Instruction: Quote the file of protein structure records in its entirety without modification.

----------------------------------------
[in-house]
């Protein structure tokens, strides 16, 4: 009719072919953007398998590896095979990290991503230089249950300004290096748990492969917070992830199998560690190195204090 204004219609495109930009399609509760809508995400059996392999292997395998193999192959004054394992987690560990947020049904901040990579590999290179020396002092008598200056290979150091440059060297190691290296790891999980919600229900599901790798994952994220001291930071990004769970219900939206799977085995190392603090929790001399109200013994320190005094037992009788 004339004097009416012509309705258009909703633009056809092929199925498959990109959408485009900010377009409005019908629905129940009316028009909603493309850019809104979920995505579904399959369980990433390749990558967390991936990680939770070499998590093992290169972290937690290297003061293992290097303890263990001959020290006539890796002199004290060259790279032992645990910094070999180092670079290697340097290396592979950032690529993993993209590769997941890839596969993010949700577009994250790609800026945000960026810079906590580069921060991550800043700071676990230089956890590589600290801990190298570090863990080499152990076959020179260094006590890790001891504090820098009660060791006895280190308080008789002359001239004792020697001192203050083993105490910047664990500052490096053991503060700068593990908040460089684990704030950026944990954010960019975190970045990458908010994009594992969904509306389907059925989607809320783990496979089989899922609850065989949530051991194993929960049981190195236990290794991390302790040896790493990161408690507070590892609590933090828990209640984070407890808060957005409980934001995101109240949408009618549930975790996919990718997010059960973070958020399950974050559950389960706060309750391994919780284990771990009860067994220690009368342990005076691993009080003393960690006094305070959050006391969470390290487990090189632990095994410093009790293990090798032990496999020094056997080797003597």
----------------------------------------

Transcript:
[in-house]
């Protein structure tokens, strides 16, 4: 009719072919953007398998590896095979990290991503230089249950300004290096748990492969917070992830199998560690190195204090 204004219609495109930009399609509760809508995400059996392999292997395998193999192959004054394992987690560990947020049904901040990579590999290179020396002092008598200056290979150091440059060297190691290296790891999980919600229900599901790798994952994220001291930071990004769970219900939206799977085995190392603090929790001399109200013994320190005094037992009788 004339004097009416012509309705258009909703633009056809092929199925498959990109959408485009900010377009409005019908629905129940009316028009909603493309850019809104979920995505579904399959369980990433390749990558967390991936990680939770070499998590093992290169972290937690290297003061293992290097303890263990001959020290006539890796002199004290060259790279032992645990910094070999180092670079290697340097290396592979950032690529993993993209590769997941890839596969993010949700577009994250790609800026945000960026810079906590580069921060991550800043700071676990230089956890590589600290801990190298570090863990080499152990076959020179260094006590890790001891504090820098009660060791006895280190308080008789002359001239004792020697001192203050083993105490910047664990500052490096053991503060700068593990908040460089684990704030950026944990954010960019975190970045990458908010994009594992969904509306389907059925989607809320783990496979089989899922609850065989949530051991194993929960049981190195236990290794991390302790040896790493990161408690507070590892609590933090828990209640984070407890808060957005409980934001995101109240949408009618549930975790996919990718997010059960973070958020399950974050559950389960706060309750391994919780284990771990009860067994220690009368342990005076691993009080003393960690006094305070959050006391969470390290487990090189632990095994410093009790293990090798032990496999020094056997080797003597």